Scientists at Harvard University have developed synthetic ribosomes that readily create a long complex protein, firefly luciferase. The ability to create synthetic ribosomes—critical cellular protein-making machinery—is a major advance in synthetic biology, with potential industrial applications.
Speaking at a Harvard Alumni Association and Origins of Life Initiative event on 7 March, George Church, a genetics professor at Harvard Medical School, described the advance for the first time publicly. Dr. Church is also Director of NIH-CEGS and DOE-GTL Genomics Centers, and a co-founder of LS9, a company developing renewable hydrocarbon fuels (earlier post).
|“We have not made artificial life, and that is not our primary goal, but this is a huge milestone in that direction.”|
Using the bacteria E. coli, Church and Research Fellow Michael Jewett extracted the bacteria’s natural ribosomes, broke them down into their constituent parts, removed the key ribosomal RNA and then synthesized the ribosomal RNA anew from molecules.
The advance breaks a 40-year period with little progress in artificial ribosome creation, Church said. The last significant work in this area was done in 1968, when researchers assembled an artificial ribosome, but in an unusual chemical environment rather than an environment in which protein synthesis normally occurs, as Church and Jewett did.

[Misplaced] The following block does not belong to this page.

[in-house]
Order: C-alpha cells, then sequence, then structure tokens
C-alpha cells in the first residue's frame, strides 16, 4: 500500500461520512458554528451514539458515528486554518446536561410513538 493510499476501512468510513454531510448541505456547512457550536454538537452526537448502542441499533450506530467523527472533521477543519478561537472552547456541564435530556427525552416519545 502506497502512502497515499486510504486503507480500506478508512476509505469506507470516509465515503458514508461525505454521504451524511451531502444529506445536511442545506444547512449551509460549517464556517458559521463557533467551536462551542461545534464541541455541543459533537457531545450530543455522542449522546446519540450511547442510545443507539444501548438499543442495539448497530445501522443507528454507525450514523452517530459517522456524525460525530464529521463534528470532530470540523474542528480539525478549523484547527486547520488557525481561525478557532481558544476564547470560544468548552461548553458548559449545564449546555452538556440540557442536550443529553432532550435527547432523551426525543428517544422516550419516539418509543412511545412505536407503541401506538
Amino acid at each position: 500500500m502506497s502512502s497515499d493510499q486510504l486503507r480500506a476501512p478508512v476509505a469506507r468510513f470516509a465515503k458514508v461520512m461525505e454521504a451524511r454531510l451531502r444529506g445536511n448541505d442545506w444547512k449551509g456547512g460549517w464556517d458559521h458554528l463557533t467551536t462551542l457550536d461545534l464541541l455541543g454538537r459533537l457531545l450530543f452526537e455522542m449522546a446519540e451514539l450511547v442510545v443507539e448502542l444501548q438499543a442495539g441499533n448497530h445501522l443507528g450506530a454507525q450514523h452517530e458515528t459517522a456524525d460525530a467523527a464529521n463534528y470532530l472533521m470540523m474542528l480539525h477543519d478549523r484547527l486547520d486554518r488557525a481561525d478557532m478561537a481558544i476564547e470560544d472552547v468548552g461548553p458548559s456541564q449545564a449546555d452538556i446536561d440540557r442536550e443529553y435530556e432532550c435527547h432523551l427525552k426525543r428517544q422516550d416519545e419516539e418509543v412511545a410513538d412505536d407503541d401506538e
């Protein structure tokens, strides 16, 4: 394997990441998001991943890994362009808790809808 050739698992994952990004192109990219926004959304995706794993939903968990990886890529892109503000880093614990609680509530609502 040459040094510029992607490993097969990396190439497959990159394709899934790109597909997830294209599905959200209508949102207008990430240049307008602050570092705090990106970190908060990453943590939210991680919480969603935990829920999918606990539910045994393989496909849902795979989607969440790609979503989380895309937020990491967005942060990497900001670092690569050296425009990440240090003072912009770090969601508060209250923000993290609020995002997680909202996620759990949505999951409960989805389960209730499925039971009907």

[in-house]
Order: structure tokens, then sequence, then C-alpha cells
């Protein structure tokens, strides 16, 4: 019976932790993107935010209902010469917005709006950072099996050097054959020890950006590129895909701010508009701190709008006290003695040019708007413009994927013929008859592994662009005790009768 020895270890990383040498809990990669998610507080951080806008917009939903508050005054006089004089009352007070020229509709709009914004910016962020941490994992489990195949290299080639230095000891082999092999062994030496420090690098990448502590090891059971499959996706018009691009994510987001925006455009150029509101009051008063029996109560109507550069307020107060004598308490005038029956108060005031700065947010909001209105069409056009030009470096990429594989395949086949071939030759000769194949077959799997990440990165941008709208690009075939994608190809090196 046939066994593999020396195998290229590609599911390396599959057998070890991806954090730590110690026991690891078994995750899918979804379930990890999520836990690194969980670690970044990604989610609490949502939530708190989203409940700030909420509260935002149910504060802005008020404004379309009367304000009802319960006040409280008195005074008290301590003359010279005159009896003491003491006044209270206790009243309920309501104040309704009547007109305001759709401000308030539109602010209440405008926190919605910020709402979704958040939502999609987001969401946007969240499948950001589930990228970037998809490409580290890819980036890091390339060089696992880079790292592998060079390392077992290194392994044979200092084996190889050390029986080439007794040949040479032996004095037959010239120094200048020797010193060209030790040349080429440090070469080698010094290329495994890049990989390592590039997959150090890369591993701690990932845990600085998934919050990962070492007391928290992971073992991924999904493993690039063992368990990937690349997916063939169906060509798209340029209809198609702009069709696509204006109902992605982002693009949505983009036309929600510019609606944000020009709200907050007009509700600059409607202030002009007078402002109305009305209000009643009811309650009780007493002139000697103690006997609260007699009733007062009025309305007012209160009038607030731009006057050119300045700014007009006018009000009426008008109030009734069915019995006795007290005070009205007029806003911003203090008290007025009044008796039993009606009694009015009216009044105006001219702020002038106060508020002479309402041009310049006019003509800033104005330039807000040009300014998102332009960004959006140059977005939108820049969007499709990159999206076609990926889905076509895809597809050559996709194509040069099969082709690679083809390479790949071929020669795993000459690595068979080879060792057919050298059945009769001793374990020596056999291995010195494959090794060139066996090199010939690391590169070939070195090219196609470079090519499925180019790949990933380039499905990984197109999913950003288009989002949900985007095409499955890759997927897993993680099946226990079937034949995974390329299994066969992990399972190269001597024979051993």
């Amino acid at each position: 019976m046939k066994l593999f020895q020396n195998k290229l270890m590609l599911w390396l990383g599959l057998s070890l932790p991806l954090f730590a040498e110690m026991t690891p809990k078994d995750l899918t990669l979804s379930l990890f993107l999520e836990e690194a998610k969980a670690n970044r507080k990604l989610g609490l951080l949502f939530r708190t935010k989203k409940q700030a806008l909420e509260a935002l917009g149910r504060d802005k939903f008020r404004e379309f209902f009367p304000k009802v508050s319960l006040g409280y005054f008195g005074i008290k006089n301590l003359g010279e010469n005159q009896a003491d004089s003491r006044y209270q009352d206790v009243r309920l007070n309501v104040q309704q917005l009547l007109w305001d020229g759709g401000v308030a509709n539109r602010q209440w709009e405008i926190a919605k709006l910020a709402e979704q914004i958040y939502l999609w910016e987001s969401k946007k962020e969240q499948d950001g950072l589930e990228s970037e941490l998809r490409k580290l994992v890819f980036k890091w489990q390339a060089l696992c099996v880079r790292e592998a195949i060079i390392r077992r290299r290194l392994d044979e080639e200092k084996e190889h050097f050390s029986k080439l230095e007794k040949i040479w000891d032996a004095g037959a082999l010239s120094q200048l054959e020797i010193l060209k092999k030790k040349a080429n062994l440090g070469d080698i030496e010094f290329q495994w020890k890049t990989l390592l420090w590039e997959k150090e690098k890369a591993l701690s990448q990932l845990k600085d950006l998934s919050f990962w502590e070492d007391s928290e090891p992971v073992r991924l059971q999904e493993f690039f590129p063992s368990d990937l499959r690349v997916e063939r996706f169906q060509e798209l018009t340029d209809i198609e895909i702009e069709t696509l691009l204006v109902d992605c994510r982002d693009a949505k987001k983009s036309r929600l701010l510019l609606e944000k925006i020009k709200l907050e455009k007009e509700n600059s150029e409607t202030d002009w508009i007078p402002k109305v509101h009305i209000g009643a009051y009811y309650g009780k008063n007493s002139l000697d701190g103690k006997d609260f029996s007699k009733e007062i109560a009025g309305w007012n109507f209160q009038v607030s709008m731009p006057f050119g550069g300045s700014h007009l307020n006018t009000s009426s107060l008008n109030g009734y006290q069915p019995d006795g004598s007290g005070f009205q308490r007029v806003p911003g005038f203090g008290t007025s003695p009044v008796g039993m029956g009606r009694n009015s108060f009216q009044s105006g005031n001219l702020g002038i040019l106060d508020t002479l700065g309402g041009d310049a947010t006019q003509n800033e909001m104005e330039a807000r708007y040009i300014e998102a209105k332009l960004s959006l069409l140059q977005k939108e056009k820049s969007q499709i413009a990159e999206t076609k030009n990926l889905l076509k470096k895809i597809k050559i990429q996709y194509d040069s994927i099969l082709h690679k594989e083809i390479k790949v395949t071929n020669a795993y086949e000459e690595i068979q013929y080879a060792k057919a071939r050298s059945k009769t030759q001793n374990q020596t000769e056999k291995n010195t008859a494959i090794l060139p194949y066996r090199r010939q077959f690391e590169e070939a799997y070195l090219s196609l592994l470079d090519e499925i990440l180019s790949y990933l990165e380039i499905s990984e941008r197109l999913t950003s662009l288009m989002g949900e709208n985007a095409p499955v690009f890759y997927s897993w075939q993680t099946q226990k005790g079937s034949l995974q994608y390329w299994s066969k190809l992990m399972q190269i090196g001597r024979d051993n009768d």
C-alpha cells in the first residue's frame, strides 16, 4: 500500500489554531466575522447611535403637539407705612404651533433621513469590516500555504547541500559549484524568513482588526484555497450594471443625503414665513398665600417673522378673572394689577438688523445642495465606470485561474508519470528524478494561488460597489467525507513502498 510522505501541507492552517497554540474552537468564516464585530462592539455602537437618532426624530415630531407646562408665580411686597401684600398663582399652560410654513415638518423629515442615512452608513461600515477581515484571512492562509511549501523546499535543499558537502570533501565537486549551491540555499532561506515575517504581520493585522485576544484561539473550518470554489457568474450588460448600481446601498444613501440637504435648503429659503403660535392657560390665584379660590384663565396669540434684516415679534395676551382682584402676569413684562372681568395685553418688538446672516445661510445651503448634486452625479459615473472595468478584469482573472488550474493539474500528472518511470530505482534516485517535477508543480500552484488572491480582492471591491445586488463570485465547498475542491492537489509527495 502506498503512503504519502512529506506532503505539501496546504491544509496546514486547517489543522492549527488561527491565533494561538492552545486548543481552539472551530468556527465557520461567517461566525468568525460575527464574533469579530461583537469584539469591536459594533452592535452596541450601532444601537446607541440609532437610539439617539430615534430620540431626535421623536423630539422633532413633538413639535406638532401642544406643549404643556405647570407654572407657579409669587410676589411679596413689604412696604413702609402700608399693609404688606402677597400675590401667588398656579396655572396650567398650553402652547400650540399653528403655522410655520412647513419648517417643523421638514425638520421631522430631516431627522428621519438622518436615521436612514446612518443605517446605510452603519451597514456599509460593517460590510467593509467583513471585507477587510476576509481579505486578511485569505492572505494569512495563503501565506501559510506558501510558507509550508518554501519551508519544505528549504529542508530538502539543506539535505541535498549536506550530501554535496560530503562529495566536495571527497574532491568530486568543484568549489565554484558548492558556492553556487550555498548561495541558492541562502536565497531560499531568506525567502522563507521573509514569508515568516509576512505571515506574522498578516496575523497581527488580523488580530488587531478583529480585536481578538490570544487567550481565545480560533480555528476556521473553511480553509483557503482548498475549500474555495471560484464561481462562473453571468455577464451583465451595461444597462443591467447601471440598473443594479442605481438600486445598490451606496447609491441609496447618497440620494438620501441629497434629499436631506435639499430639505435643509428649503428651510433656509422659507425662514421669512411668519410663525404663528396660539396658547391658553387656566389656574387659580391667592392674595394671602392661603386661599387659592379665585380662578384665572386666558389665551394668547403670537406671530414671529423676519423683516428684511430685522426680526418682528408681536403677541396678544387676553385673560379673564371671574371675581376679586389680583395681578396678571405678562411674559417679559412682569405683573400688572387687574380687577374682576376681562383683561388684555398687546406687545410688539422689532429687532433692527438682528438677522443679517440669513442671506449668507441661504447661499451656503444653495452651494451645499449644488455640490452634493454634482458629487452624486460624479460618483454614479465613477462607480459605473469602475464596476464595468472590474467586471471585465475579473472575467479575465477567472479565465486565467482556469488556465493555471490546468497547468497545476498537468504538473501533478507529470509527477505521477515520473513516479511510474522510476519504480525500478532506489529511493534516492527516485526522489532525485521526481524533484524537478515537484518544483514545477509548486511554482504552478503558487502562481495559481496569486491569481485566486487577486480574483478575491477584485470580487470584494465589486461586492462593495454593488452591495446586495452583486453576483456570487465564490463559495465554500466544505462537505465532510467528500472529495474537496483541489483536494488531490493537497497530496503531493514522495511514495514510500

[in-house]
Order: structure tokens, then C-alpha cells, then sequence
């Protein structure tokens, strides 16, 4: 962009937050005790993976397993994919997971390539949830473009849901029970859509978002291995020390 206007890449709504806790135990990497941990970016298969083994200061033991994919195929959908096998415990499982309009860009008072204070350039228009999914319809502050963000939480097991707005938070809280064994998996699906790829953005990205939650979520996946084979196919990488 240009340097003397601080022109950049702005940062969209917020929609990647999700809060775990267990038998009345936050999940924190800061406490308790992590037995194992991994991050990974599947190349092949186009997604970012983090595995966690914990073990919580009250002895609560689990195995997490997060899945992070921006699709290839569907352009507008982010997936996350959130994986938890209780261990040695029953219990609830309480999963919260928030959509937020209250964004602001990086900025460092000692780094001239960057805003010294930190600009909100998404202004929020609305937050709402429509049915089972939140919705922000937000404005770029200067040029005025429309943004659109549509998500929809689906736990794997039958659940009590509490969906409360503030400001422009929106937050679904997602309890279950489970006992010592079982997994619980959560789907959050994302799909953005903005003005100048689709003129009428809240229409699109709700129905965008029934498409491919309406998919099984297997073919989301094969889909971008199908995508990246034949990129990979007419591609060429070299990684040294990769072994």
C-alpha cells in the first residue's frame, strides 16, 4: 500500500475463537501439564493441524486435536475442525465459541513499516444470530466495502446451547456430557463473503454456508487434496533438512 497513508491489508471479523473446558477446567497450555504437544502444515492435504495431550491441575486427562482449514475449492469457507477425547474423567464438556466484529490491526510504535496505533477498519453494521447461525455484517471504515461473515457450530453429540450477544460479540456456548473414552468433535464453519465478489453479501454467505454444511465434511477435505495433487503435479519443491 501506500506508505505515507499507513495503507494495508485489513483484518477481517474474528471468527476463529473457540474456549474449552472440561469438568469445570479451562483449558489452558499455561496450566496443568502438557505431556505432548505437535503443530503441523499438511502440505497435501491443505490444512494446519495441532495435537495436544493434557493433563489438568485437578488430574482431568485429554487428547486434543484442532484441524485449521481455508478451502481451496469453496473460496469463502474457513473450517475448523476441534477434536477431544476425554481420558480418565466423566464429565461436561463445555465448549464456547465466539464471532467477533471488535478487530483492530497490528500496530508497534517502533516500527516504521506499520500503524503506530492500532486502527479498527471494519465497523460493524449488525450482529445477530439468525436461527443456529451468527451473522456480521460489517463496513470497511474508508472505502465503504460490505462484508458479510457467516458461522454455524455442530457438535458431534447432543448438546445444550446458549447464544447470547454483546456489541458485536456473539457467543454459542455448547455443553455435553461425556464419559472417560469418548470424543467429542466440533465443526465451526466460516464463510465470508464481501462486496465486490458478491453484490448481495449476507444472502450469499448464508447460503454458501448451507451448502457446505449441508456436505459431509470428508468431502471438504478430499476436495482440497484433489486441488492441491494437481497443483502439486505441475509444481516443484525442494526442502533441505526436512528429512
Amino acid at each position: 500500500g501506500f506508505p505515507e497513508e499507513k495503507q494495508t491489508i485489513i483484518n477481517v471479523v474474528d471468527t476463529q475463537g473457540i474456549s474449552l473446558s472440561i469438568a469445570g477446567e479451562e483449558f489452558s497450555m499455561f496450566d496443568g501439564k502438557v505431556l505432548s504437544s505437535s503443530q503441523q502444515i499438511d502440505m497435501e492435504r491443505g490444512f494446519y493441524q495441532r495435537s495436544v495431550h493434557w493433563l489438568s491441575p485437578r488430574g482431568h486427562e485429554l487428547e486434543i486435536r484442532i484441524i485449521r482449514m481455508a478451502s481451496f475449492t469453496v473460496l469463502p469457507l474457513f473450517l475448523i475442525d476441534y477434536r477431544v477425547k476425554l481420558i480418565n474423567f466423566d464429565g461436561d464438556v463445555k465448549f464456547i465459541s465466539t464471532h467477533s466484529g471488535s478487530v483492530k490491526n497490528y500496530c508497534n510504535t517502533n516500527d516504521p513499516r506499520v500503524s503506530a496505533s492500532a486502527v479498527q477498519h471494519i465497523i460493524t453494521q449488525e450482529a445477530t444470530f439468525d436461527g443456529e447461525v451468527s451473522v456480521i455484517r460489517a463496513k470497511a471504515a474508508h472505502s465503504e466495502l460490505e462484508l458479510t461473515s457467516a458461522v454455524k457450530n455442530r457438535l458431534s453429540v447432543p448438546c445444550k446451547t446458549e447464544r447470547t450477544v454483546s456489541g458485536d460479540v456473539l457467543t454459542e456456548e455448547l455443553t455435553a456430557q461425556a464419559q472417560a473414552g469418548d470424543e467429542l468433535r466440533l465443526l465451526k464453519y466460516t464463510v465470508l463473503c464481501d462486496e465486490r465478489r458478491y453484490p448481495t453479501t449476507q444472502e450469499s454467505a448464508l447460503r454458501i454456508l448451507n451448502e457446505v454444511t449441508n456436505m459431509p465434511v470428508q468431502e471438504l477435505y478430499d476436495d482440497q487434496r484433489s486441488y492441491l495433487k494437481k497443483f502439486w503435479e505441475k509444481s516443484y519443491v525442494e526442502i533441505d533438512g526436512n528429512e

Church said that the work’s industrial applications were its driving force. Industry today manufactures proteins on a large scale using natural ribosomes, which evolved over millions of years for natural, not industrial, reasons. Church said that being able to create a ribosome means also being able to tweak it so it better fits industrial needs. One possible use would be to create mirror-image proteins that would be less susceptible to breakdown by enzymes, making them longer-lived.
The ultimate goal is to create an artificial genome of 151 genes that they believe are the minimum to create a functioning, self-replicating cell.